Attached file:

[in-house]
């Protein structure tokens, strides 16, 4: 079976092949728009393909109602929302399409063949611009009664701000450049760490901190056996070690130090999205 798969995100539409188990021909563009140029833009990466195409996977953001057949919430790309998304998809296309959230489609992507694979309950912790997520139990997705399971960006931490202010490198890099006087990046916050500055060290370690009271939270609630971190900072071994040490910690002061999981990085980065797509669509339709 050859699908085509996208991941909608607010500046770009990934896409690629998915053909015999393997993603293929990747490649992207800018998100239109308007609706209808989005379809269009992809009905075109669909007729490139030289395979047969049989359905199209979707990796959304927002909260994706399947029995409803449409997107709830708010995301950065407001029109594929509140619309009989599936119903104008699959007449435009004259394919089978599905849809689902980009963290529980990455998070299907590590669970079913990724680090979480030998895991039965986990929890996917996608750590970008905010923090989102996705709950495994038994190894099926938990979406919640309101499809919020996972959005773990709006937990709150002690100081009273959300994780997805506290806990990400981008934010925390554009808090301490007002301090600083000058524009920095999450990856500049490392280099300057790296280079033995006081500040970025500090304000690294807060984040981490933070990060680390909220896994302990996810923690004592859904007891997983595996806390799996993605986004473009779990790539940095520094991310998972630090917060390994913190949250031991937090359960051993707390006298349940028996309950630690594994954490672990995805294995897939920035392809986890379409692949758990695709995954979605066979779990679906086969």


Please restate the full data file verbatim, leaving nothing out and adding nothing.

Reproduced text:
[in-house]
């Protein structure tokens, strides 16, 4: 079976092949728009393909109602929302399409063949611009009664701000450049760490901190056996070690130090999205 798969995100539409188990021909563009140029833009990466195409996977953001057949919430790309998304998809296309959230489609992507694979309950912790997520139990997705399971960006931490202010490198890099006087990046916050500055060290370690009271939270609630971190900072071994040490910690002061999981990085980065797509669509339709 050859699908085509996208991941909608607010500046770009990934896409690629998915053909015999393997993603293929990747490649992207800018998100239109308007609706209808989005379809269009992809009905075109669909007729490139030289395979047969049989359905199209979707990796959304927002909260994706399947029995409803449409997107709830708010995301950065407001029109594929509140619309009989599936119903104008699959007449435009004259394919089978599905849809689902980009963290529980990455998070299907590590669970079913990724680090979480030998895991039965986990929890996917996608750590970008905010923090989102996705709950495994038994190894099926938990979406919640309101499809919020996972959005773990709006937990709150002690100081009273959300994780997805506290806990990400981008934010925390554009808090301490007002301090600083000058524009920095999450990856500049490392280099300057790296280079033995006081500040970025500090304000690294807060984040981490933070990060680390909220896994302990996810923690004592859904007891997983595996806390799996993605986004473009779990790539940095520094991310998972630090917060390994913190949250031991937090359960051993707390006298349940028996309950630690594994954490672990995805294995897939920035392809986890379409692949758990695709995954979605066979779990679906086969």